The Senate on Monday said that the independence of the judiciary was non-negotiable.
Sen. Michael Bamidele, Chairman Senate Committee on Judiciary, Human Rights and Legal Matters said this in an interview with newsmen in Abuja.
Bamidele was reacting to the ongoing strike by the Judiciary Staff Union of Nigeria (JUSUN).
The News Agency of Nigeria (NAN) reports that JUSUN began a nationwide indefinite strike on Monday, April 6 over the non-implementation of judicial financial autonomy as enshrined in the Constitution.
President Muhammadu Buhari had signed an Executive Order granting financial autonomy to the judiciary and State House of Assembly in May 2020, after several agitations.
However, the gazetting of the order was suspended after Buhari met with governors, who later expressed concern over its constitutionality.
Reacting to the development, Bamidele who said that the independence of the judiciary was non-negotiable added that no democracy could survive without the Rule of Law and independence of the judiciary.
“For me as a Nigerian, it is laughable that we still need at this point, to be grappling with the need to grand judiciary independence at whatever level be it at the federal, state, and local government level.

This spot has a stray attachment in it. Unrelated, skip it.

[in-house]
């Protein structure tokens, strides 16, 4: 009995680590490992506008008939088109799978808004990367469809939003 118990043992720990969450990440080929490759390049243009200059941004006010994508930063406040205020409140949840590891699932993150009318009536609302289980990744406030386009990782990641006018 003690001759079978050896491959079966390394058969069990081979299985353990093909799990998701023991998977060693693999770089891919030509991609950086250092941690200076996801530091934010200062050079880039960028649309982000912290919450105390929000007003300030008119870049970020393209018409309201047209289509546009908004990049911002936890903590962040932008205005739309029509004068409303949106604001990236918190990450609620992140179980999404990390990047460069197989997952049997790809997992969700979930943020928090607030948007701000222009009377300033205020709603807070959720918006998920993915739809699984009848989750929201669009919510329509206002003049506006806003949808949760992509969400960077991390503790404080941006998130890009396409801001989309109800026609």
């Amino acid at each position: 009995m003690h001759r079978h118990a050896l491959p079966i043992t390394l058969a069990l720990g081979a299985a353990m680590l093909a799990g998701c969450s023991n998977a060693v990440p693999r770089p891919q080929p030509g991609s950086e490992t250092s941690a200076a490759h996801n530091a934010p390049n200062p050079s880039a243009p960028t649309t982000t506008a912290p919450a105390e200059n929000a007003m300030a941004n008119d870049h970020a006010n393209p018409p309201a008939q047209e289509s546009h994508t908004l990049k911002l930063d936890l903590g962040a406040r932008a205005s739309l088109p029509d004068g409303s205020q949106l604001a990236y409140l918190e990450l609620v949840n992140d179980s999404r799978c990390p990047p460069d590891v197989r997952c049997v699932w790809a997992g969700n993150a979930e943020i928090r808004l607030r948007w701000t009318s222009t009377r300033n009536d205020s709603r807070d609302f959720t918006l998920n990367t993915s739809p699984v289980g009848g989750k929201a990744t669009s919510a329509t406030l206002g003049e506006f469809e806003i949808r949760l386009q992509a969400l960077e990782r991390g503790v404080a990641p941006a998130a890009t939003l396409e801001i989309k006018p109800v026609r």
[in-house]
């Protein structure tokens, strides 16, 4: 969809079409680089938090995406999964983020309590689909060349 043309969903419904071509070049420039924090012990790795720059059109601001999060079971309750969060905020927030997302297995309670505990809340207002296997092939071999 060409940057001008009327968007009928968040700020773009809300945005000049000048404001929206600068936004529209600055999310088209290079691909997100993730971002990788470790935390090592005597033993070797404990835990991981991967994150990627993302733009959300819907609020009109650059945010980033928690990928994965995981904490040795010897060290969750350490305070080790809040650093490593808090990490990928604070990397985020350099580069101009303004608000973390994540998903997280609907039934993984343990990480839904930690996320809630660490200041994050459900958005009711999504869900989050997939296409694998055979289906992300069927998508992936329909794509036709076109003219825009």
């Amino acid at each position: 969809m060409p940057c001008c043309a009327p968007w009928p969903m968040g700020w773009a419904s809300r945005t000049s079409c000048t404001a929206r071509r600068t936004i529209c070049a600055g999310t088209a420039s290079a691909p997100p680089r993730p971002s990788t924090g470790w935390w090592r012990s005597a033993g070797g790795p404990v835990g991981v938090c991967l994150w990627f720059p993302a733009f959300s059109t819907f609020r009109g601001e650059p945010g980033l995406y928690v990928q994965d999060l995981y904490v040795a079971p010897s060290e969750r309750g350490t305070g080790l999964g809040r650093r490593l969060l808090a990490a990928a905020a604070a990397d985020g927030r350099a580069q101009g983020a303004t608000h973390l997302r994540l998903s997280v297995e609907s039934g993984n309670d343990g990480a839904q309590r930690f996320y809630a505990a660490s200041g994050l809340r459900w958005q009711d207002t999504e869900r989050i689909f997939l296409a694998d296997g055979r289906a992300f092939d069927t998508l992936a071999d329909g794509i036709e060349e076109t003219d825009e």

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“Our laws are very clear on this,” he said.
He said that the National Assembly had guaranteed the independence of the judiciary at the federal level calling on state houses of assembly to do the same.
“For the National Assembly, we have done the needful by making necessary laws that can guarantee the independence of the judiciary at the federal level. So for us, it is not an issue because we have done the needful.
“What is left is for our state houses of assembly to also do what they are supposed to do.
“And that is why as a principle, as a policy, members of the Senate Committee on Judiciary, Human Rights and Legal Matters have tried not to call on those who are protesting to stop such protest.
“We do not want protest but definitely we will rather talk more to our state governors, to our state houses of assembly and to the stakeholders that are supposed to do the needful to please do the needful in overriding public interest.
“We cannot continue to call on the judiciary to give peace a chance when we know the conditions under which they work cannot guarantee a passionate and enhanced delivery of justice.
“We must not be left behind by the rest of the civilised world. Nobody stands to lose anything by granting judiciary independence at the state level. It has been done at the national level.”